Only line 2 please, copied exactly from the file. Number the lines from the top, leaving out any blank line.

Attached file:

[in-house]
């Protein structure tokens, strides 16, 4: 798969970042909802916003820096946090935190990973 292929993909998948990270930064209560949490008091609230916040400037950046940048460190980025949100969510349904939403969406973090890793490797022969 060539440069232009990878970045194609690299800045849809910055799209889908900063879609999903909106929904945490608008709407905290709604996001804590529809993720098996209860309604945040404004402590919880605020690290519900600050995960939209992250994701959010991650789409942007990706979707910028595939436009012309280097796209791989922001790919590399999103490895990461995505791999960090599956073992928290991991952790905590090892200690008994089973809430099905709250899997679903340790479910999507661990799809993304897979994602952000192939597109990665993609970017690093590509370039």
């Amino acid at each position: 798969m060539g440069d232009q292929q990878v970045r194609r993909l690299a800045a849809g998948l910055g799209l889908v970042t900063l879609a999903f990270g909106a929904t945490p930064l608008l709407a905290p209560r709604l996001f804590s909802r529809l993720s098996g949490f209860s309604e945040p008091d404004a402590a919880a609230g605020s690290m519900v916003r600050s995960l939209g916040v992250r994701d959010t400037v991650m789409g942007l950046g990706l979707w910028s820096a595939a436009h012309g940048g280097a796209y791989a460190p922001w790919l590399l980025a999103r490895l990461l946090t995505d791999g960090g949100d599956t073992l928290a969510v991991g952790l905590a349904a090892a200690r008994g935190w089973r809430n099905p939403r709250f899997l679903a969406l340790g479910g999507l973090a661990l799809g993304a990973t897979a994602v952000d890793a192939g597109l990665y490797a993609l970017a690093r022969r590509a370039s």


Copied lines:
């Protein structure tokens, strides 16, 4: 798969970042909802916003820096946090935190990973 292929993909998948990270930064209560949490008091609230916040400037950046940048460190980025949100969510349904939403969406973090890793490797022969 060539440069232009990878970045194609690299800045849809910055799209889908900063879609999903909106929904945490608008709407905290709604996001804590529809993720098996209860309604945040404004402590919880605020690290519900600050995960939209992250994701959010991650789409942007990706979707910028595939436009012309280097796209791989922001790919590399999103490895990461995505791999960090599956073992928290991991952790905590090892200690008994089973809430099905709250899997679903340790479910999507661990799809993304897979994602952000192939597109990665993609970017690093590509370039």